TRIPLE CROWN OF SURFING
COURTESY OF XTREMEFOTOS.COM
Makua Rothman of the North Shore had yesterday's highest heat score at the Op Pro Hawaii -- 16.83 out of 20.
Triple Crown begins in booming Haleiwa waves
Makua Rothman has the highest heat score on the first day of the Op Pro Hawaii
THE COMPETITORS in this year's Vans Triple Crown of Surfing were ready since Saturday. They just needed the waves to get started -- and they got them in a big way yesterday.
The large waves that the prestigious series always tries to hold out for -- and typically gets -- began rolling through in the morning. The Op Pro Hawaii, the first jewel of the 23rd annual men's Triple Crown, got under way after four days of waiting in 10- to 18-foot-face waves at Haleiwa's Alii Beach Park.
The Op Pro is a $125,000, 6-star World Qualifying Series contest that serves as the opener for the series of three big-wave events at different breaks on Oahu's North Shore.
"It feels great to be back in Hawaii competing. Hawaii has the best waves in the world," said the North Shore's Mikala Jones, who placed second in his first-round heat to advance to the second day of competition. But he had to take out his younger brother, Daniel (sixth), in the process.
"You see surfing at its full potential," he continued. "And I feel lucky as a Hawaii surfer just to be a part of the Triple Crown."
The Op Pro began with 132 international surfers. All of round one and four heats of round two were completed yesterday.
Conditions permitting, the contest will resume today. The Op Pro will take three more days to complete and will be held on the best days between now and Nov. 23.
The Triple Crown represents the end of the professional surfing season each year. And, competitors are trying not only to win each contest, but also to do well enough in all to put themselves in position for the Triple Crown championship that goes to the best overall performer in the series.
It is a title that many in the sport consider as important as -- or even more important than -- the world championship, which was decided a bit early this year when Kelly Slater of Florida wrapped up the 2005 race in Brazil a week ago.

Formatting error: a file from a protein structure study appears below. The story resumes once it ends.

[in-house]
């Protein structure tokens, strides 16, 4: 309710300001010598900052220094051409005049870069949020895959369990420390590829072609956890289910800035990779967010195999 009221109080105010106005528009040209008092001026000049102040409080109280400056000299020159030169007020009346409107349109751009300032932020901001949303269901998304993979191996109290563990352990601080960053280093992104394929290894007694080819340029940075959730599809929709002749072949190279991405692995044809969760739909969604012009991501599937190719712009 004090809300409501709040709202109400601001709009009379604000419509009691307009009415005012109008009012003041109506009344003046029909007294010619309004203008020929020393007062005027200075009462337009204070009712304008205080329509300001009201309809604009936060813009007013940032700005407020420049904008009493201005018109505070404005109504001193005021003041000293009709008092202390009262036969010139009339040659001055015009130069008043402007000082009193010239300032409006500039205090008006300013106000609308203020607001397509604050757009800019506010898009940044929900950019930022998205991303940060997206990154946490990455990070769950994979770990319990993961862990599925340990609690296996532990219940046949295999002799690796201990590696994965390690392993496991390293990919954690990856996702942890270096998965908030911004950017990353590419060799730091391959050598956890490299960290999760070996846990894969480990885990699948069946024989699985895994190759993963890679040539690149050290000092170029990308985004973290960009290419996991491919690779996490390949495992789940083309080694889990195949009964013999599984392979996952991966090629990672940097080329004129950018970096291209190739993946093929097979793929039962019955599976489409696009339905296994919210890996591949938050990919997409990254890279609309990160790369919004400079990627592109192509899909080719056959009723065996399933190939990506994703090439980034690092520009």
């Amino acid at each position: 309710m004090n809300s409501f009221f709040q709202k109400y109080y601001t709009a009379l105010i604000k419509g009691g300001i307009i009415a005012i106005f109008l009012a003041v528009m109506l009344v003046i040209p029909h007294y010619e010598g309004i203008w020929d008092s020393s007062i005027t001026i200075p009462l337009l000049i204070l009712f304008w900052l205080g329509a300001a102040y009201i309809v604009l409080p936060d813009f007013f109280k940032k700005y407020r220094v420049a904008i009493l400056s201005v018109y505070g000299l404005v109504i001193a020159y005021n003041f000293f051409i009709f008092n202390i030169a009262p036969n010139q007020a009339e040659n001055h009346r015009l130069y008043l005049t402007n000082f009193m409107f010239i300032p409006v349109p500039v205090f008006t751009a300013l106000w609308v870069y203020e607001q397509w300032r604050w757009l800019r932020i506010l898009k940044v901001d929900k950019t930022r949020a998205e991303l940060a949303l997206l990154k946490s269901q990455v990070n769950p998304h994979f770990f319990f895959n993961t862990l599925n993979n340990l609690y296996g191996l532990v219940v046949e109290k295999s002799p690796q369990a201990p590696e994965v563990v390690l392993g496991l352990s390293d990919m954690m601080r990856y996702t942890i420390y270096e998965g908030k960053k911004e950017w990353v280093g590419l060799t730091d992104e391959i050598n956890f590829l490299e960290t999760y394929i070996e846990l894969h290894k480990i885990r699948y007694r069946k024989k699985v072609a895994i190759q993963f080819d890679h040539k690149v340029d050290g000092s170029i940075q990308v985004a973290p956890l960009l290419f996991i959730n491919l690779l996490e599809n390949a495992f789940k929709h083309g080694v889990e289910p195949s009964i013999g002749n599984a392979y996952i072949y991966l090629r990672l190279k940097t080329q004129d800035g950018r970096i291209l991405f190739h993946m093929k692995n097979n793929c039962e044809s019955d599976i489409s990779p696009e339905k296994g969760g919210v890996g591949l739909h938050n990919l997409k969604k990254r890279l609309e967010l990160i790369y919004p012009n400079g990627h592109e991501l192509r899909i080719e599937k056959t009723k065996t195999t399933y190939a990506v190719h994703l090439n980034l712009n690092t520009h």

"It was tricky out there," said Hawaii surfer Jamie O'Brien, who won the last jewel of the Triple Crown (Rip Curl Pro Pipeline Masters) last year and his first-rounder yesterday. "There were two swells coming in from different directions. I would rate (the waves and conditions) about a six (out of 10), maybe seven. I know Haleiwa can get a lot better, and hopefully it will for this event."
"I haven't been having too much fun at contests around the world this year," he added. "But I finally have a chance to surf one of my favorite waves in the world, get some good-size surf and surf against some very good surfers."
Other Hawaii surfers to advance to the second day of competition for the Op Pro included: former event and Triple Crown champ Kaipo Jaquias, Sean Moody, Hank Gaskell, Ola Eleogram, Myles Padaca, Makua Rothman, Joel Centeio, Gavin Gillette, Nathan Carroll and Kamalei Alexander.
Rothman received the highest heat score of any surfer on the first day, totaling 16.83 points (out of 20 maximum) for his top two waves to win his opening heat. The North Shore resident even managed to nab a solid barrel ride on one of these waves, one of the few surfers able to do so all day.
Some of the other notable names to advance included California's Bobby Martinez and current world No. 4 Mick Fanning of Australia.
Surfers such as defending event and Triple Crown champion Sunny Garcia of Hawaii have yet to surf because they were seeded directly into the third round. Others in this group include three-time world and two-time Triple Crown champion Andy Irons of Kauai, his younger brother Bruce, and Australians Mark Occhilupo (1999 world champ) and Phillip MacDonald (2004 event and Triple Crown runner-up).